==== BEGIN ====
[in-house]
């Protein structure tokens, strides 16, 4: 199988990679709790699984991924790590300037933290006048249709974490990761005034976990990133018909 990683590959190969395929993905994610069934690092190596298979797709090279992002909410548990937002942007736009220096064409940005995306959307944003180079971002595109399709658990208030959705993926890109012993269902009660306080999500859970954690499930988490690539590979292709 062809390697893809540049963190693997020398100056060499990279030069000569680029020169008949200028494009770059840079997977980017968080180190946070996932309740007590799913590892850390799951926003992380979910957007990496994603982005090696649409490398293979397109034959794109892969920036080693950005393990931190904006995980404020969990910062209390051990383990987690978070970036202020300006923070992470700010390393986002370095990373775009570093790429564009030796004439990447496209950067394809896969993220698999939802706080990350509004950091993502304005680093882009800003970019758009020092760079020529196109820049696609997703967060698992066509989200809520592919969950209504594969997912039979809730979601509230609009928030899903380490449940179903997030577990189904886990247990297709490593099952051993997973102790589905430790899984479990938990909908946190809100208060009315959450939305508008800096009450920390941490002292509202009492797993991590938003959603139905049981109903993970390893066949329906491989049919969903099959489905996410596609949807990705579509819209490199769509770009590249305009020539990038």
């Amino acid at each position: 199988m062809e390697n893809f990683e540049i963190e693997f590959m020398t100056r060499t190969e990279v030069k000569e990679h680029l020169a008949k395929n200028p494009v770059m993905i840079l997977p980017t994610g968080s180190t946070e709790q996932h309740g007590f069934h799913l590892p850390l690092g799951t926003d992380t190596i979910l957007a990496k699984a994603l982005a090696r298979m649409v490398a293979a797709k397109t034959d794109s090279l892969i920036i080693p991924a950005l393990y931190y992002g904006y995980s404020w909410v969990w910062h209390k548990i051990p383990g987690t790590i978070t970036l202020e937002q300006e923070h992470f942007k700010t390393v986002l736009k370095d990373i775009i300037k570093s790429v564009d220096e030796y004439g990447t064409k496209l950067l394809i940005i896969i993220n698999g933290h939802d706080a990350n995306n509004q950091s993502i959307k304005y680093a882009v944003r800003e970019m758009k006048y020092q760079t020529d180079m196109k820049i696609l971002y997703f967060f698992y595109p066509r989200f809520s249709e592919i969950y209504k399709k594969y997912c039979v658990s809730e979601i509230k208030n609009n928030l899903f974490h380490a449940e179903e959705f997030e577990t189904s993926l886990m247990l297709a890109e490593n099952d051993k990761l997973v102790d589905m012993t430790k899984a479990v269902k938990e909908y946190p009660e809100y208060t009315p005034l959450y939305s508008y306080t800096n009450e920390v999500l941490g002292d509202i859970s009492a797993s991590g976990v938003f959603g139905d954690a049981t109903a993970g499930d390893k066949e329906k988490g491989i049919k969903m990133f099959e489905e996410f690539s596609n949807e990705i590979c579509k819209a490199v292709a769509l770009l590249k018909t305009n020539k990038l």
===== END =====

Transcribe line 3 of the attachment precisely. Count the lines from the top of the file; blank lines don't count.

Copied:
């Amino acid at each position: 199988m062809e390697n893809f990683e540049i963190e693997f590959m020398t100056r060499t190969e990279v030069k000569e990679h680029l020169a008949k395929n200028p494009v770059m993905i840079l997977p980017t994610g968080s180190t946070e709790q996932h309740g007590f069934h799913l590892p850390l690092g799951t926003d992380t190596i979910l957007a990496k699984a994603l982005a090696r298979m649409v490398a293979a797709k397109t034959d794109s090279l892969i920036i080693p991924a950005l393990y931190y992002g904006y995980s404020w909410v969990w910062h209390k548990i051990p383990g987690t790590i978070t970036l202020e937002q300006e923070h992470f942007k700010t390393v986002l736009k370095d990373i775009i300037k570093s790429v564009d220096e030796y004439g990447t064409k496209l950067l394809i940005i896969i993220n698999g933290h939802d706080a990350n995306n509004q950091s993502i959307k304005y680093a882009v944003r800003e970019m758009k006048y020092q760079t020529d180079m196109k820049i696609l971002y997703f967060f698992y595109p066509r989200f809520s249709e592919i969950y209504k399709k594969y997912c039979v658990s809730e979601i509230k208030n609009n928030l899903f974490h380490a449940e179903e959705f997030e577990t189904s993926l886990m247990l297709a890109e490593n099952d051993k990761l997973v102790d589905m012993t430790k899984a479990v269902k938990e909908y946190p009660e809100y208060t009315p005034l959450y939305s508008y306080t800096n009450e920390v999500l941490g002292d509202i859970s009492a797993s991590g976990v938003f959603g139905d954690a049981t109903a993970g499930d390893k066949e329906k988490g491989i049919k969903m990133f099959e489905e996410f690539s596609n949807e990705i590979c579509k819209a490199v292709a769509l770009l590249k018909t305009n020539k990038l």